Billionaire Leon Black is being plagued by questions about his ties to alleged sex trafficker Jeffrey Epstein everywhere but the Museum of Modern Art, where he is chairman, The Post has learned.
Trustees of the Midtown Manhattan museum have been reluctant to act on reports that their chairman since 2018 funneled millions in consulting fees to Epstein for years after he pleaded guilty to child prostitution in 2008, sources said.
MoMA trustees have told The Post they expect the board to address the sticky situation only if it ends up hurting the museum’s ability to raise money — or if Black is found to have engaged in wrongdoing, which he vehemently denies.
One trustee said he believes the founder, chairman and chief executive of Apollo Global Management when he says he regrets “any involvement” with Epstein, who killed himself in prison last year while awaiting trial for sex trafficking.
“Leon’s been extremely good to the museum and he takes his work seriously,” the trustee said of Black, who donated tens of millions to the well-heeled museum before being named its chairman. “I hope he gets through this.”
A second trustee said, “The news about Leon and Epstein is a bit surprising,” before predicting that the museum’s stewards will let the scandal “play out.”
“I suppose for the moment people [MoMA trustees] will not do anything. I think it will play itself out in the press and in investigations,” the trustee said.
When Black took over the MoMA chairman role in 2018, he vowed to not cause trouble and live up to his predecessor, real estate mogul Jerry Speyer, sources said. Black even put the promise to song in July 2018 in the form of a rap he performed for his new art pals at the palatial, Renaissance-styled four-story townhouse he owns on 19 East 70th St., a former art gallery itself.
The guests were enjoying pre-dinner drinks in the living room when Black handed out sheets of paper containing lyrics. He then stood opposite Edvard Munch’s painting “The Scream,” for which he paid $125 million in 2012, to perform.
A pianist accompanied him.
“You know we’ve been so lucky to entrust it with Speyer; you know that dude builds things higher and higher,” Black sang.
Some of the MoMA trustees exchanged glances, not knowing what to think as the song continued. A few sang along, a source said.
“And you know when Leon’s in charge, you know he’ll keep us from disasters, ‘cause that guy keeps up with all the modern masters.
“Dali. O’Keefe and Mark Rothko.
“Oldenburg, Kusama and Velasco.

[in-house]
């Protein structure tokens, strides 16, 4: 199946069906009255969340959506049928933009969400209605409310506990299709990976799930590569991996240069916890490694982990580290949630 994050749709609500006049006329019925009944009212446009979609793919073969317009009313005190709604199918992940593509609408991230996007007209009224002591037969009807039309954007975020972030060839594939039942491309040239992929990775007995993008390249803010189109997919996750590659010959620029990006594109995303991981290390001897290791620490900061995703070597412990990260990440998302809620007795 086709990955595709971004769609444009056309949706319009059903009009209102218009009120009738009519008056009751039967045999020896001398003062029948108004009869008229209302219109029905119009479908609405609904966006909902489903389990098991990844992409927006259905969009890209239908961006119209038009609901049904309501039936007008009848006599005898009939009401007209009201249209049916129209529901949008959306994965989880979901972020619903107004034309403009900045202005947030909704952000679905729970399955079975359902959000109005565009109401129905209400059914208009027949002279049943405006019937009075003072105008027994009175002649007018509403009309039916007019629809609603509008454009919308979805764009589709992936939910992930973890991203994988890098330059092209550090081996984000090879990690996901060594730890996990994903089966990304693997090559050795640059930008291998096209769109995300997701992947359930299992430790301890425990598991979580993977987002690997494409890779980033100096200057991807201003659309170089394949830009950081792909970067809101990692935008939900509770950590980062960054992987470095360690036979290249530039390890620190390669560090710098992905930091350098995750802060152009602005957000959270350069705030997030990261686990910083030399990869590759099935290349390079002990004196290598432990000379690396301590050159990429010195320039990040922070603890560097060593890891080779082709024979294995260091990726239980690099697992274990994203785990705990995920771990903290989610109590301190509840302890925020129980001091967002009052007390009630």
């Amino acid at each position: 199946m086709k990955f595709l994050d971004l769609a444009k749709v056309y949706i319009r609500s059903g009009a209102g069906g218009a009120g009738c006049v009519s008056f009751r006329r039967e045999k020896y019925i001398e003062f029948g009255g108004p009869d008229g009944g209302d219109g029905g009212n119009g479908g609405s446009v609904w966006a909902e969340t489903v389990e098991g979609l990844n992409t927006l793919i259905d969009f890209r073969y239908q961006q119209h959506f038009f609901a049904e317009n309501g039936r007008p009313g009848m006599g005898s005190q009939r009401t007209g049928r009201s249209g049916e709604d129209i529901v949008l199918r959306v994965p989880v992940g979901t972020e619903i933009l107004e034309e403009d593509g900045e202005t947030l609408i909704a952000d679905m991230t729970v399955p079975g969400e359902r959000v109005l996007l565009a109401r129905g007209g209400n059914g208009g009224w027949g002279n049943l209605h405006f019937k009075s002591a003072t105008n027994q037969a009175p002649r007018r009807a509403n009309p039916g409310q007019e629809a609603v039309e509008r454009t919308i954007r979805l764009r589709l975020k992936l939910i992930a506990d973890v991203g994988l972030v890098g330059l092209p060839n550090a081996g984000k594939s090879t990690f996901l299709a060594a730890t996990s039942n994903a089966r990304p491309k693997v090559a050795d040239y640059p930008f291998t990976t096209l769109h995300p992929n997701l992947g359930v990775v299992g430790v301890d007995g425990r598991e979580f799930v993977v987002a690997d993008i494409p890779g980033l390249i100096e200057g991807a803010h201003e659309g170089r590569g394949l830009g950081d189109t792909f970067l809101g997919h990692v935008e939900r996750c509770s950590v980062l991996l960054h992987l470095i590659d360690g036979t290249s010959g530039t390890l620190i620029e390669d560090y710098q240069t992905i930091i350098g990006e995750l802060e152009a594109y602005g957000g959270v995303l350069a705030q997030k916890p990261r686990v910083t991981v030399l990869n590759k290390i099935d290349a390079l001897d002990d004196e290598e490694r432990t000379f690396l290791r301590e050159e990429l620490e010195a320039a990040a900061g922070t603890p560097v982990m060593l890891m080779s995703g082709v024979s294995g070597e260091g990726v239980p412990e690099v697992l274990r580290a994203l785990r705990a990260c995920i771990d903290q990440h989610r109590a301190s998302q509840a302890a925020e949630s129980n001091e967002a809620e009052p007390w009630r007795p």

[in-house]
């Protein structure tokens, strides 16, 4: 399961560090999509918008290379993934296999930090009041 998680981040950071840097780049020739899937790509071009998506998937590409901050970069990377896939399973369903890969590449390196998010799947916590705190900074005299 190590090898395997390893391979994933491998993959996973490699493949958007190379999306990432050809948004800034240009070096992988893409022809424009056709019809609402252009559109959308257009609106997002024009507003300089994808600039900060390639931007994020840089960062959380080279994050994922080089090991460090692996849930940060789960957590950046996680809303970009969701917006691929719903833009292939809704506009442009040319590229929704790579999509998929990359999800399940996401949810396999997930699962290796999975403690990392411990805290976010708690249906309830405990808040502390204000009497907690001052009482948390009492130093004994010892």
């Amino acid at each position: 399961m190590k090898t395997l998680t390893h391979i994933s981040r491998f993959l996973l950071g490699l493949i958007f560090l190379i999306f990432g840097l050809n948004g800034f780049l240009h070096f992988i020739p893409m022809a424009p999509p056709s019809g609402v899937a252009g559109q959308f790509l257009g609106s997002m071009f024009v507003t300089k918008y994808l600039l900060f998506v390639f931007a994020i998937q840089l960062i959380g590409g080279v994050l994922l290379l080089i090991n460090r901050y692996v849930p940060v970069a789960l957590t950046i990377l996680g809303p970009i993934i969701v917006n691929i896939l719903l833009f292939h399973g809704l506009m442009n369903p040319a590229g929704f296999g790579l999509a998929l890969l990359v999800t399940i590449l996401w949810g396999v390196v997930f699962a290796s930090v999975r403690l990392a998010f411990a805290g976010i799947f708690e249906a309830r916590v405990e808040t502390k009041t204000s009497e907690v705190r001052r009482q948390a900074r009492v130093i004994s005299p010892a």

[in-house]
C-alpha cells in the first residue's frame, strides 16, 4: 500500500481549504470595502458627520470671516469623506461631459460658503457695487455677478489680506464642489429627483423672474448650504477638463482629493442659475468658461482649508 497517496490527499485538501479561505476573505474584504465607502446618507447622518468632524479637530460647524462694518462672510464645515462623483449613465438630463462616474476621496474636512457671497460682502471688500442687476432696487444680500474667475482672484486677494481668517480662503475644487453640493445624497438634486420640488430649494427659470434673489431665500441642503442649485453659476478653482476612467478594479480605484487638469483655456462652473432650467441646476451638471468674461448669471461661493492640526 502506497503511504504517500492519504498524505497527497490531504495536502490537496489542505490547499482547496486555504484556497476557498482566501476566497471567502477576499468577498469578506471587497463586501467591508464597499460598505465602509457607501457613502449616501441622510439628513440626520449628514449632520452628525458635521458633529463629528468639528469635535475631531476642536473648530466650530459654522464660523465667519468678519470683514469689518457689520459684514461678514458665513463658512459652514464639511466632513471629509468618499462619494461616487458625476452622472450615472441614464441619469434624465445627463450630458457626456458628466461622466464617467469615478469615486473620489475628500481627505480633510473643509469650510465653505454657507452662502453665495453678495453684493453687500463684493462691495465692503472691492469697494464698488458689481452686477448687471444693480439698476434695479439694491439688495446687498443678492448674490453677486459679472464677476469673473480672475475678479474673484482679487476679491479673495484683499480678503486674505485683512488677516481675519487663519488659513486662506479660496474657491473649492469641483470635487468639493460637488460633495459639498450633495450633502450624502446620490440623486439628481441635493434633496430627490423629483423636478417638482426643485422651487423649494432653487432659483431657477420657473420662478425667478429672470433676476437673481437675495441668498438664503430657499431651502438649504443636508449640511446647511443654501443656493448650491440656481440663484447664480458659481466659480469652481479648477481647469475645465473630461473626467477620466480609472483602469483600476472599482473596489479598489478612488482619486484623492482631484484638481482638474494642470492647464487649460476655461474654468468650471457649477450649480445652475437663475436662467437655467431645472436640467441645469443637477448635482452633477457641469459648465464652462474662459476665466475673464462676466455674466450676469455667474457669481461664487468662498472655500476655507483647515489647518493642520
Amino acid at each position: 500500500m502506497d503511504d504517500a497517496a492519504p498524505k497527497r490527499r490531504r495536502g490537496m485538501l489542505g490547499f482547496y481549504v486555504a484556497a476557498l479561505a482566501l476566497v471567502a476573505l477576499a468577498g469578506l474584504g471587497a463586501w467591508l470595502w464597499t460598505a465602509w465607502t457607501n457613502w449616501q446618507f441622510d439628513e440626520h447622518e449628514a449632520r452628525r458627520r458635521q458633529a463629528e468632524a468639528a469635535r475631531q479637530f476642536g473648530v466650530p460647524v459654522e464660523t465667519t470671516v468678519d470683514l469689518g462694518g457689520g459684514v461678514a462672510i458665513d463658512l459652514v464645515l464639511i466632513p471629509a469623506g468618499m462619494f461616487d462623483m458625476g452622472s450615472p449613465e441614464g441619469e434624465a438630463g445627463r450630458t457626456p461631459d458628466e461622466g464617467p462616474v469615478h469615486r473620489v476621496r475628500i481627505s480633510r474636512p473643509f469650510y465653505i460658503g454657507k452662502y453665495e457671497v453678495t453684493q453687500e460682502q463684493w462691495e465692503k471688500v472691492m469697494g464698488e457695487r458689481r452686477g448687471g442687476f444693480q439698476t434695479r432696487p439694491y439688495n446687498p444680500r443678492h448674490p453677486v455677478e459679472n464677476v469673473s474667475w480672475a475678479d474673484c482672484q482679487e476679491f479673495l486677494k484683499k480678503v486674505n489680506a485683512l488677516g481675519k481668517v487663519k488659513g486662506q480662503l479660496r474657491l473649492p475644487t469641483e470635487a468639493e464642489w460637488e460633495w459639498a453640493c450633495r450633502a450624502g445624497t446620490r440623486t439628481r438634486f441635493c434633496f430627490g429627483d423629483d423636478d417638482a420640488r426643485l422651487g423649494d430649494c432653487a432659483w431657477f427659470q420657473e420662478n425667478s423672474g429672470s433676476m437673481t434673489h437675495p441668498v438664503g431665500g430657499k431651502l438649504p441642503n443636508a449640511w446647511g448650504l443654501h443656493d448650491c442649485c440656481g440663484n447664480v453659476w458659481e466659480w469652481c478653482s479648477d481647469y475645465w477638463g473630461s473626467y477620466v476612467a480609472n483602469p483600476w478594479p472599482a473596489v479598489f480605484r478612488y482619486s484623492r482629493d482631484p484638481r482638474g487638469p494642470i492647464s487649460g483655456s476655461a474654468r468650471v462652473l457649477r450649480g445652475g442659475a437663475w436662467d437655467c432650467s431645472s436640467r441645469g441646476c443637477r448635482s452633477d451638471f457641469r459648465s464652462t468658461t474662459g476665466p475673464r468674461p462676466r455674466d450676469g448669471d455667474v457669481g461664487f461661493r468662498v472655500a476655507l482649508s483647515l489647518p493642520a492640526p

“We need you to tell us the truth.
“For the world you’re like a fountain of youth,” he belted out, according to sources and a lyrics sheet reviewed by The Post.
“He was really into it and was enjoying the spotlight,” one attendee told The Post, adding that the lyrics now seem ironic as Black is hardly keeping MoMA clear of trouble.
After the sing-along, the trustees enjoyed a buffet and cookies adorned with the faces of Speyer, MoMA’s outgoing chair, and President Marie-Josée Kravis, according to sources.
MoMA didn’t return a request for comment. Black, through a spokeswoman, reiterated his statements disavowing Epstein, including that Black “was completely unaware of, and continues to be appalled by,” the conduct that led to Epstein’s 2019 arrest.
The 69-year-old financier and avid art collector has been under pressure to explain his Epstein ties since the pervy money manager was charged last year with exploiting dozens of underage girls as young as 14 for sex between 2002 and 2005 — allegations that dogged him both before and after his 2008 guilty plea.
The US Virgin Islands district attorney — in investigating allegations that Epstein broughts hundreds of young women to a private island located in that territory — has filed for subpoenas aimed at Black. She also filed to subpoena fellow MoMA trustee Glenn Dubin and the financier’s wife Eva Andersson-Dubin, who were pals with Epstein. The couple has also denied any wrongdoing.
The pressure mounted last month when the New York Times reported that Black funneled some $50 million in consulting fees to Epstein between 2012 and 2017.
He has said he paid Epstein for tax advice and estate planning and that Apollo never did any business with him. The $312 billion firm is now independently investigating the relationship in hopes of putting investors at ease.
Experts say they would recommend MoMA’s board consider protecting itself from any potential fallout, including by asking Black to take a leave of absence.
“One could imagine a situation where Black says, ‘All I did was make a foolish decision but for the time being I am willing to step off as a member of the board,’ ” said Richard Marker, expert on philanthropic ethics and founder of the Institute for Wise Philanthropy, an advisory group.
“That would be a reasonable response.”
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